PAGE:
Life in Christ
“The minister should ask nothing for the administration of the
sacraments beyond the offerings defined by the competent authority,
always being careful that the needy are not deprived of the help of the
sacraments because of their poverty.”
The competent authority deter
mines these “offerings” in accordance with the principle that the Christian
people ought to contribute to the support of the Church’s ministers. “The
laborer deserves his food.”
“Many . . . of our contemporaries either do not at all
perceive, or explicitly reject, this intimate and vital bond of man
to God. Atheism must therefore be regarded as one of the most
serious problems of our time.”
The name “atheism” covers many very different phenom
ena. One common form is the practical materialismwhich restricts
its needs and aspirations to space and time. Atheistic humanism
falsely considers man to be “an end to himself, and the sole maker,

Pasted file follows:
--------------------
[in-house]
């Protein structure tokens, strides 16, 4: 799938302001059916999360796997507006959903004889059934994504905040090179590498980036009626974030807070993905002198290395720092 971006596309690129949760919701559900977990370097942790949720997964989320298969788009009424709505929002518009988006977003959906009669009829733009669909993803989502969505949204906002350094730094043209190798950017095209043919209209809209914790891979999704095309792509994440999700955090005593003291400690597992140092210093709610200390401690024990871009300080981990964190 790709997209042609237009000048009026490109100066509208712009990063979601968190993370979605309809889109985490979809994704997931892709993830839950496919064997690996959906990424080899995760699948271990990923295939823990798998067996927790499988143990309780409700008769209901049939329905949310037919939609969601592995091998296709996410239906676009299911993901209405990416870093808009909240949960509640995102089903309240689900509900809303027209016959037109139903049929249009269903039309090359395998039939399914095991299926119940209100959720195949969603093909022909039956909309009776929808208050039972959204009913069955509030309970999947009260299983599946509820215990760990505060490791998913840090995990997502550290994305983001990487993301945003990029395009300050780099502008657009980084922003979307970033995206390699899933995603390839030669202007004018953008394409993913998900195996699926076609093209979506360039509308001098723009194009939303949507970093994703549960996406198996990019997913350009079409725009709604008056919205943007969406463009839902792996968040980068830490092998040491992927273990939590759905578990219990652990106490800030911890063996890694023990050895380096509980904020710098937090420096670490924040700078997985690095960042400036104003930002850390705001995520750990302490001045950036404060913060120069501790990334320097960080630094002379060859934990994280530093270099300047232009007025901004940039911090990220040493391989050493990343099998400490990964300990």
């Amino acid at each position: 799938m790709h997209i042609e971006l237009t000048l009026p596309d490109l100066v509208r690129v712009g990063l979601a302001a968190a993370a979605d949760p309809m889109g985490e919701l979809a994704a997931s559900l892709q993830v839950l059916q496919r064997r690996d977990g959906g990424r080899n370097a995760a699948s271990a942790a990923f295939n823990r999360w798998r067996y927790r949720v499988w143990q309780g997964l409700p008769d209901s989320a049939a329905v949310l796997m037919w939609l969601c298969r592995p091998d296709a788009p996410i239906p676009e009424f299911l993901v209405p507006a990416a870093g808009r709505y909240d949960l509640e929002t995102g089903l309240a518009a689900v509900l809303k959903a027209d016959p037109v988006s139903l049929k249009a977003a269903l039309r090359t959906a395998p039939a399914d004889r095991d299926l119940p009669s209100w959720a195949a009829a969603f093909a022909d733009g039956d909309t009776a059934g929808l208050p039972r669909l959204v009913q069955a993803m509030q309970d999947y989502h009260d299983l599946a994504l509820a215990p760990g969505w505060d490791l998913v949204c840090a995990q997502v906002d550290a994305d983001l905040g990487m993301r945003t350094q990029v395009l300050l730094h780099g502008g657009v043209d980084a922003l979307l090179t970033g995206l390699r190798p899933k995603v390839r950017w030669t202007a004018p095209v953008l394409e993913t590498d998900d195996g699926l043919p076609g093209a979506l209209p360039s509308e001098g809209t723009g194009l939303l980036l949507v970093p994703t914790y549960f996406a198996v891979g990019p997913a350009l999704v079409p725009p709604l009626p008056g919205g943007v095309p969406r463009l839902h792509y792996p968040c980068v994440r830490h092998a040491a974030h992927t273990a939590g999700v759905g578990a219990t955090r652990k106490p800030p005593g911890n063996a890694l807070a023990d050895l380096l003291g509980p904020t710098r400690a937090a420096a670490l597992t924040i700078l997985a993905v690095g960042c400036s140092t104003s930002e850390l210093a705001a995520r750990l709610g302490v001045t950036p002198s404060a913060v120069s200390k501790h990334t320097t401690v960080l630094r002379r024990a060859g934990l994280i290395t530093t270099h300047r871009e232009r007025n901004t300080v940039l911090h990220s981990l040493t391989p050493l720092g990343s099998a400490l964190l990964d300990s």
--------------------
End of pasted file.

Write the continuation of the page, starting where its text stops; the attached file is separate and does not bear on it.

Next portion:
with supreme control, of his own history.”
Another form of
contemporary atheism looks for the liberation of man through
economic and social liberation. “It holds that religion, of its very
nature, thwarts such emancipation by raising man’s hopes in a
future life, thus both deceiving him and discouraging him from
working for a better form of life on earth.”
Since it rejects or denies the existence of God, atheism is a
sin against the virtue of religion.
The imputability of this offense
can be significantly diminished in virtue of the intentions and the
circumstances. “Believers can have more than a little to do with the
rise of atheism. To the extent that they are careless about their
instruction in the faith, or present its teaching falsely, or even fail
in their religious, moral, or social life, they must be said to conceal
rather than to reveal the true nature of God and of religion.”
Atheism is often based on a false conception of human
autonomy, exaggerated to the point of refusing any dependence
Yet, “to acknowledge God is in no way to oppose the
dignity of man, since such dignity is grounded and brought to
56 CIC, can. 848.
19 § 1.
20 § 1.
20 § 2.
19 § 3.
20 § 1.